Now that you understand what contributes to your car insurance premium, let’s talk about how to shop for car insurance. Unless you want to spend a significant amount of time talking to an insurance agent, make sure you have the following information ready when you begin your car insurance shopping process.
While you might want to finish shopping for car insurance coverage as quickly as possible, it’s important to do your due diligence and find the right company. At the end of the day, car insurance is designed to protect and benefit you. If you were to be injured or have your car totaled in an accident, your insurer’s customer service and claims satisfaction would be vital.
While property damage and bodily injury liability coverage are required in most states, it always pays to look into the optional coverage offered by your auto insurance company. Uninsured/underinsured motorist coverage is a great way to protect yourself against drivers without insurance coverage. Comprehensive and collision coverage are also great ways to cover your vehicle if it becomes damaged.
Looking for more information to guide your auto insurance comparison decision? Consult the below resources, written by unbiased insurance experts:
In your search for auto insurance, you may come across insurance comparison sites online to avoid the tedious task of going through every insurance company's quoting process to compare your options. Much like The Zebra's comparison tool, these sites request your personal information to generate your quotes and help you shop for your next policy. However, not every comparison site keeps your data secure — and in many cases, lead generation sites will sell your data to insurance companies, who will contact you relentlessly in pursuit of your business.
If you want to avoid spam emails, texts and phone calls, it's in your best interest to find out how your information is handled before submitting your contact info for quotes. A site that will generate real insurance quotes without selling your information is the best way to find affordable insurance without sacrificing your sanity. Unfortunately, most of the quote comparison sites online use a lead-gen model, so exercise caution before offering up any personal information.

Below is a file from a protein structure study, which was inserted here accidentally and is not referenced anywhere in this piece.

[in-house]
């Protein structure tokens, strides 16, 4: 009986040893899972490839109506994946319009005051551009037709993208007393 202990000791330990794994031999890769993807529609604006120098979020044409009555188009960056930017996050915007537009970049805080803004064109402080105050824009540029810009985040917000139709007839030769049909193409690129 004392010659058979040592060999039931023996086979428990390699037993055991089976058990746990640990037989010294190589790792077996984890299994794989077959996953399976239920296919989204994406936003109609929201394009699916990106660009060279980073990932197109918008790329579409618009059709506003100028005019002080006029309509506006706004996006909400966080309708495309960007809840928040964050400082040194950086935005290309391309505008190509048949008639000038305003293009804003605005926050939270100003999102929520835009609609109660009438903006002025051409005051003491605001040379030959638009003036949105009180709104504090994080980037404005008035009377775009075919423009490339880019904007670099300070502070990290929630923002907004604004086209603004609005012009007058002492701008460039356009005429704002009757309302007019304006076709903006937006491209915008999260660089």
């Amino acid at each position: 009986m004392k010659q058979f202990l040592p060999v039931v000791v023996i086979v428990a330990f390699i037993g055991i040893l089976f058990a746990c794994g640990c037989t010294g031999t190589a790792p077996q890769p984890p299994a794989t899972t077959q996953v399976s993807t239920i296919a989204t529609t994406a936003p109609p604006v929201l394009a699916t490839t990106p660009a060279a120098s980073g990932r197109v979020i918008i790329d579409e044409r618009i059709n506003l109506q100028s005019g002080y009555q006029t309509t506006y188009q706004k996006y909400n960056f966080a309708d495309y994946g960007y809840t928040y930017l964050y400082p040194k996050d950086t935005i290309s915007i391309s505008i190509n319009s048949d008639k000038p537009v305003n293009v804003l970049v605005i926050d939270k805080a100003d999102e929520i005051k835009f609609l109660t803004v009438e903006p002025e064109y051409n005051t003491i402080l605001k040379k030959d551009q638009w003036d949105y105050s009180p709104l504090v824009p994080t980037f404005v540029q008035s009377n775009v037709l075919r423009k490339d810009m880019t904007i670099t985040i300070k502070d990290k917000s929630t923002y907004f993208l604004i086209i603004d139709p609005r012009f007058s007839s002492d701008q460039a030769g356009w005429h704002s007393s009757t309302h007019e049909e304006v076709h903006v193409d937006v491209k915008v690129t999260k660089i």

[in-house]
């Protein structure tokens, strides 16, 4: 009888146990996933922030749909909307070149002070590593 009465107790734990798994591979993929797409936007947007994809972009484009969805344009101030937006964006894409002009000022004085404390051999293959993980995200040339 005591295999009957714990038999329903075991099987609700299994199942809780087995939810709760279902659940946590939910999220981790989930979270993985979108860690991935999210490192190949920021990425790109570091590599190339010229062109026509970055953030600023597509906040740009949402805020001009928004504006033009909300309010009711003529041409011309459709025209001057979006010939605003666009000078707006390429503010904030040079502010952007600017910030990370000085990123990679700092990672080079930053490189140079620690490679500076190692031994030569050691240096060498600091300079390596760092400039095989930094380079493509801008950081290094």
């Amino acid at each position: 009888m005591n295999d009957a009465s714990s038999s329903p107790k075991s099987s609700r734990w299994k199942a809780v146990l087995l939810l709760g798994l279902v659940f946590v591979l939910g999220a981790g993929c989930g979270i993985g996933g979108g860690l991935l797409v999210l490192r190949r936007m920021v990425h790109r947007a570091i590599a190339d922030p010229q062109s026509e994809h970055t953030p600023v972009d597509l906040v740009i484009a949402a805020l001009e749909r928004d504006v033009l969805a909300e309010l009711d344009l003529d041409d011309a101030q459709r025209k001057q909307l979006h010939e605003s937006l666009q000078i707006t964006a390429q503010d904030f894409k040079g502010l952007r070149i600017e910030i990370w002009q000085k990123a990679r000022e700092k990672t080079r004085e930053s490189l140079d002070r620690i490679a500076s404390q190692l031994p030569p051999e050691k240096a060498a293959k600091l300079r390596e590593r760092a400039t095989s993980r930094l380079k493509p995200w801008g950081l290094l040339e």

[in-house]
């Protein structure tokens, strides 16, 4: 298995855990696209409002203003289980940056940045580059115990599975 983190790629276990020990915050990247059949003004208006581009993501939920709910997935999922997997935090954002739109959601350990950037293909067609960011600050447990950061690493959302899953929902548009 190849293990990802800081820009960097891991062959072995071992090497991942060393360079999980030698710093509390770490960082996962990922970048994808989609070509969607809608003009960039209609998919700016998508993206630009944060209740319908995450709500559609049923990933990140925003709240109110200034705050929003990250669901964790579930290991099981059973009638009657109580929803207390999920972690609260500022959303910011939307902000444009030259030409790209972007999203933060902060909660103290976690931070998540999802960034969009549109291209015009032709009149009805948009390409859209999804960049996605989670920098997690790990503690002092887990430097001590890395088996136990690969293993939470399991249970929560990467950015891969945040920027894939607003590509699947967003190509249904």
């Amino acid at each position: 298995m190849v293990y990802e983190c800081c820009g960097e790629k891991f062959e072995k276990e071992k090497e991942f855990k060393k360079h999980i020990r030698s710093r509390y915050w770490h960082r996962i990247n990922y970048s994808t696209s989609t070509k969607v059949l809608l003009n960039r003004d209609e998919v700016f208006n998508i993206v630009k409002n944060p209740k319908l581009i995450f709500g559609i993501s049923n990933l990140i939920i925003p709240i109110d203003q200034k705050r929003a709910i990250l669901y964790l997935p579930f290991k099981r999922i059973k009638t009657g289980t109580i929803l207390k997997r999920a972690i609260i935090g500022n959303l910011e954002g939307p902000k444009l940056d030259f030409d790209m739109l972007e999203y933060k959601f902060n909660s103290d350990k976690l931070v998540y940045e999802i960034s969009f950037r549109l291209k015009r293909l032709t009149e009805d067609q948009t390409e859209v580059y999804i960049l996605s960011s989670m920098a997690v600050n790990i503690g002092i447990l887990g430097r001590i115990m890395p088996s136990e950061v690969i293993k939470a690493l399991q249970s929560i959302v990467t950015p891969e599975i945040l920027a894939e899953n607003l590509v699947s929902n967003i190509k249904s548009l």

Below is a list of known lead generation sites:
The Zebra has a pledge to not sell your information to spammers. In fact, we don't ask for your phone number when you get a quote, unlike many comparison sites, and offer personalized quotes from more than 100 insurance providers. The Zebra also operates an in-house insurance agency to guide consumers through the process of obtaining auto insurance.
The auto insurance rates displayed in our articles are based on the results of The Zebra’s comprehensive car insurance pricing analysis. In our analysis of all U.S. ZIP codes — including Washington D.C. — the sample user profile consisted of a 30-year-old single male driving a Honda Accord. To generate pricing specific to particular rating factors, we adjusted the driving profile based on pricing factors commonly used by car insurance companies.
Learn more about The Zebra's rate methodology or reference The Zebra's comprehensive State of Insurance study for more information.
The Zebra is not an insurance company. We publish data-backed, expert-reviewed resources to help consumers make more informed insurance decisions.
The Zebra’s insurance content is written and reviewed for accuracy by licensed insurance agents.
The Zebra’s insurance content is not subject to review or alteration by insurance companies or partners.
The Zebra’s editorial team operates independently of the company’s partnerships and commercialization interests, publishing unbiased information for consumer benefit.
The auto insurance rates published on The Zebra’s pages are based on a comprehensive analysis of car insurance pricing data, evaluating more than 83 million insurance rates from across the United States.